What Olympic TV life is like across the border: An American watches CBC’s coverage, a Canadian watches NBC’s

What Olympic TV life is like across the border: An American watches CBC’s coverage, a Canadian watches NBC’s

Interviewing ESPN and other sports media executives was not my childhood dream. (Godspeed to any young sports media savant who does have this dream.) No, when I was younger I set a goal of covering at least one Olympic Games as a writer. Watching athletes from across the globe compete in an exotic setting had me transfixed from a young age. I gobbled up the stories from Sports Illustrated’s Olympic writers as if they were religious scripts. Those stories were a huge part of the reason I wanted to work there. 

Eventually, I exceeded my goal and then some, and one of the unexpected benefits of covering the Olympics in a foreign country was the opportunity to view the work of the host broadcaster. In some of those cases — Beijing, Sochi, Turin and Athens — I would return to my hotel room after a long day of work for SI and observe the production of the coverage, the emotion of the broadcasters, all while understanding very little of what was actually said in Mandarin, Russian, Italian and Greek. 

My London Olympics experience included the BBC, and Vancouver provided me with CTV, then the Canadian broadcaster of the Olympics. By then I had been writing about NBC’s coverage of the Olympics and it was a revelation for a media nerd to see first-hand the contrast between the U.S. coverage and elsewhere.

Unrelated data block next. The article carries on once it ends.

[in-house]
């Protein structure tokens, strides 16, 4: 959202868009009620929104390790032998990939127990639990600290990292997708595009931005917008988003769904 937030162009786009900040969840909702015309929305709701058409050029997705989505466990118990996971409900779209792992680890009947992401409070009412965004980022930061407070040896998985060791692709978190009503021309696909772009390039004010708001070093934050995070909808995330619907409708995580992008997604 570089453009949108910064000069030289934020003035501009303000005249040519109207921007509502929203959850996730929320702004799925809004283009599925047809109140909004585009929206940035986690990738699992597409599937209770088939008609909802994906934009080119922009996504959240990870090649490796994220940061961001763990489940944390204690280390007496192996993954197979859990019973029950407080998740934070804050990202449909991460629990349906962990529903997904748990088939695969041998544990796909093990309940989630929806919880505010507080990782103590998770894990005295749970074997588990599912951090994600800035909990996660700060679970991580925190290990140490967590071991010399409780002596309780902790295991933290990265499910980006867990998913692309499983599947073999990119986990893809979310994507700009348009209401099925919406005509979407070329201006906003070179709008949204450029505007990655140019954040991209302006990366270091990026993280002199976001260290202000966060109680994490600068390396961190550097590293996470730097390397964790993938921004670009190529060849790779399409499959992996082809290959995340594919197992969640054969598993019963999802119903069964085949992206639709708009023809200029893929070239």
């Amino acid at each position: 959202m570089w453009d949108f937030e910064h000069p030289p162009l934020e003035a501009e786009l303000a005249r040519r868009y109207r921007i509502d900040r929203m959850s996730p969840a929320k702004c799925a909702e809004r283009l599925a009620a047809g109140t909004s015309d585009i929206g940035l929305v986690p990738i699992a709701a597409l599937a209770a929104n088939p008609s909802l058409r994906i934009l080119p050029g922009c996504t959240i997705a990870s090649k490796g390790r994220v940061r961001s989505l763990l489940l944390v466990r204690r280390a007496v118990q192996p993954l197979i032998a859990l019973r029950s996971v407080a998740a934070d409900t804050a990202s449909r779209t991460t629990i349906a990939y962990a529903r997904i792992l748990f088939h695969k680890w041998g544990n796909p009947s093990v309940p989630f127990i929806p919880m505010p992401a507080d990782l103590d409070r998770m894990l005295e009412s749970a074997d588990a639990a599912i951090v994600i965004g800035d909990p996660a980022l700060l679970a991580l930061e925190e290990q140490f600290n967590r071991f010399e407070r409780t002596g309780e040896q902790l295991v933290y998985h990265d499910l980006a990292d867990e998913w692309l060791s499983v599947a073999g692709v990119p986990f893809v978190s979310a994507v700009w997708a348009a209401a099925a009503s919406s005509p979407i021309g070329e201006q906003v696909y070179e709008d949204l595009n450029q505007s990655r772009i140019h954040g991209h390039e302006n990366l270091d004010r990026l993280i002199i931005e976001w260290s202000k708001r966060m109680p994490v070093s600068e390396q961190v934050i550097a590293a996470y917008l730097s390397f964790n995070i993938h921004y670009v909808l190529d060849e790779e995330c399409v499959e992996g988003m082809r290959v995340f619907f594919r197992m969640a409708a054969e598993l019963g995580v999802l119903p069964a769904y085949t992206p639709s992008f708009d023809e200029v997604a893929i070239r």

I currently live in Toronto, which means I am able to watch the Canadian Broadcasting Corporation (CBC), the current Olympics broadcaster in Canada, as well as NBC’s coverage (via affiliates in Buffalo and Seattle). CBC has the rights to the Olympics through the 2024 Summer Games and while terms of its deal with the International Olympic Committee have not been disclosed, let’s confidently say it’s a ton less than the $12 billion NBCUniversal paid for the rights to televise 10 Olympic Games through 2032. That is the main reason why the presentation of the Games in Canada is so different.

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